In our quest for finding a homestead location, I’ve begun to reach out to some of the local homesteaders and permaculturalists via the internet. In my search I stumbled upon The Garden’s Edge and I was so moved by what they are doing both here in New Mexico and in Guatemala that I asked Sarah Montgomery, the founding director of The Garden’s Edge if I could feature her organization here. I’ve copied their Mission Statement and About Us here, as well as an article written published in The Albuquerque Journal. I would encourage everyone to check out their website, see the beautiful work they are doing. If you are inspired, I encourage you all to get involved.
Garden’s Edge is a 501 (c)3 non-profit corporation that works in New Mexico and Guatemala to revitalize local culture and economy through projects in sustainable agriculture and environmental education.
The Garden’s Edge was formed in 2007 by a group of farmers and social activists concerned about environmental degradation, global climate change, disappearing small-scale farmlands, and the erosion of indigenous cultural knowledge.
A strong desire to work towards creating a more sustainable future led founding members Sarah Montgomery and Aaron Lemmon to Guatemala in 2003 where they started a project to help indigenous farmers preserve their traditional seeds and agricultural practices.
This project called, PPAS (Proyecto de Producción de Alimentos y Semillas) The Food and Seed Production Project, was initiated as an alternative to the conventional international aid model. Conventional aid projects often create dependency in rural villages by importing technologies, crops, livestock and food aid from the west. This model often contributes to the erosion of indigenous cultures and disappearance of native plant and animal species by placing little or no value on traditional knowledge, crops, seeds and customs.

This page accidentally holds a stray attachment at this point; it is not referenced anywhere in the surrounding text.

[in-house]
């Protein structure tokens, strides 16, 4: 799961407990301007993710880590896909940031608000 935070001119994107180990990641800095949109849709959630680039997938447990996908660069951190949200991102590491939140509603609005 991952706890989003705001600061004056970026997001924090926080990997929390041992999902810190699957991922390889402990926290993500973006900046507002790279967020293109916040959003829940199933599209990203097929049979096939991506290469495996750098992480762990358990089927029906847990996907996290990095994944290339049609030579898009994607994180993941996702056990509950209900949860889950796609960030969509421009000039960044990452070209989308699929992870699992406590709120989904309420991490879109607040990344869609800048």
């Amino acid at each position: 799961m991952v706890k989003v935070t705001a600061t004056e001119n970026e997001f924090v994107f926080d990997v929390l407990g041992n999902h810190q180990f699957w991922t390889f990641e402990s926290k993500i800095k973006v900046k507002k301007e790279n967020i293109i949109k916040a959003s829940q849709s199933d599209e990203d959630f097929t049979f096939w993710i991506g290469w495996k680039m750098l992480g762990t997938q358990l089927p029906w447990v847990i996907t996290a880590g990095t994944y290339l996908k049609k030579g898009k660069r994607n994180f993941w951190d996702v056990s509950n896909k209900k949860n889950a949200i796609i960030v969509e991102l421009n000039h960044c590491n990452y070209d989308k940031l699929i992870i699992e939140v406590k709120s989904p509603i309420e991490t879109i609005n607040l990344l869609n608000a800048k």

PPAS’s first focus was on food security and soverngtey in rural villages. Home gardens were planted with native foods and medicines that were well adapted to local environmental conditions and familiar to villagers. PPAS helped bring back many highly nutritious Maya food crops and medicines that were disappearing from the region. Crops such as Amaranth, native corns, beans, and vegetables such as Chipilin, and Macuy (Hierba Mora) are once again abundant in village gardens. They are replacing the introduced western hybrid varieties that require large amounts of agro chemicals and fertilizers to grow. Sustainable food and seed production has helped village families break their dependency on western aid projects and government handouts and has reduced seasonal work migration to large plantations and urban factories.
After addressing the need for better food security, PPAS helped local villagers organize their own independently run farmer and women’s association, called (Qachuu Aloom “Madre Tierra”) The Mother Earth Association. The Association works to improve soils, combat erosion, reforest the area, gather, store and sell native seeds, teach families how to run small businesses, and many other community initiated projects.
The Garden’s Edge has expanded into New Mexico and is working with sustainable agriculture, and environmental education.
An article that was published in the Albuquerque Journal:
|Publication:Jnl Final Edition 8/2005-today;||Date:Sep 21, 2008;||Section:Living;||Page Number:E1|
FARMING A CULTURE
Mayans find striking similarities between their agricultural traditions and U.S. Native American ways, and are fighting to keep them alive
By Amanda Schoenberg Journal Staff Writer
The story of how six Mayan farmers ended up sharing farming tips with native communities in New Mexico dips into tragic Guatemalan history, the pitfalls of international aid and the roots of indigenous culture.
Edson Tomás Xiloj Cuin tells part of the story. Xiloj Cuin, the director of the Qachuu Aloom (Mother Earth) Association in Rabinal, Guatemala, is a round man with a wide smile. On a late summer day, he stands at the entrance to Chispas Farm in Albuquerque’s South Valley, where he is winding down a threeweek trip to New Mexico and Arizona with a fundraising event. In a few minutes, he will describe to Albuquerque residents how farming helped revive community life in Rabinal.